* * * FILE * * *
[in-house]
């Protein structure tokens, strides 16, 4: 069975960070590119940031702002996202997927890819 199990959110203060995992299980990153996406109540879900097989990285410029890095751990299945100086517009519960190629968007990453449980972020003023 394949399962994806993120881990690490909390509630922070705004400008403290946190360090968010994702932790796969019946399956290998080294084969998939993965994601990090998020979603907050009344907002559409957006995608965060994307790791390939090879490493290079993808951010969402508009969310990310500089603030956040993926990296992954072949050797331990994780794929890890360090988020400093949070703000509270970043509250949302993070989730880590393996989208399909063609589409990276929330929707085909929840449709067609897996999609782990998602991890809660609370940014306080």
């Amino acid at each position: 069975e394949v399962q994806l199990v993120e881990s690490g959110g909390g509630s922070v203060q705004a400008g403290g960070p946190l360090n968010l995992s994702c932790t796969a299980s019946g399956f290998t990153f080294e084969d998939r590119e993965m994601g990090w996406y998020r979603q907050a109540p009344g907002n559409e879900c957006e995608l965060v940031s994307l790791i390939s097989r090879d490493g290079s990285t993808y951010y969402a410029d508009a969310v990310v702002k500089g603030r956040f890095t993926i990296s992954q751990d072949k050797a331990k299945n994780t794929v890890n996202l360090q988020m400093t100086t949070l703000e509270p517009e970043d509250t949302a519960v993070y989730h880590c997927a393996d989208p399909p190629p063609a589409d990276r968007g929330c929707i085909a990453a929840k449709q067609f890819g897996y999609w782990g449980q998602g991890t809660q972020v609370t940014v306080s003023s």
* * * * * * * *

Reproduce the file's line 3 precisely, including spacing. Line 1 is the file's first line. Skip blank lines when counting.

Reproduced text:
């Amino acid at each position: 069975e394949v399962q994806l199990v993120e881990s690490g959110g909390g509630s922070v203060q705004a400008g403290g960070p946190l360090n968010l995992s994702c932790t796969a299980s019946g399956f290998t990153f080294e084969d998939r590119e993965m994601g990090w996406y998020r979603q907050a109540p009344g907002n559409e879900c957006e995608l965060v940031s994307l790791i390939s097989r090879d490493g290079s990285t993808y951010y969402a410029d508009a969310v990310v702002k500089g603030r956040f890095t993926i990296s992954q751990d072949k050797a331990k299945n994780t794929v890890n996202l360090q988020m400093t100086t949070l703000e509270p517009e970043d509250t949302a519960v993070y989730h880590c997927a393996d989208p399909p190629p063609a589409d990276r968007g929330c929707i085909a990453a929840k449709q067609f890819g897996y999609w782990g449980q998602g991890t809660q972020v609370t940014v306080s003023s």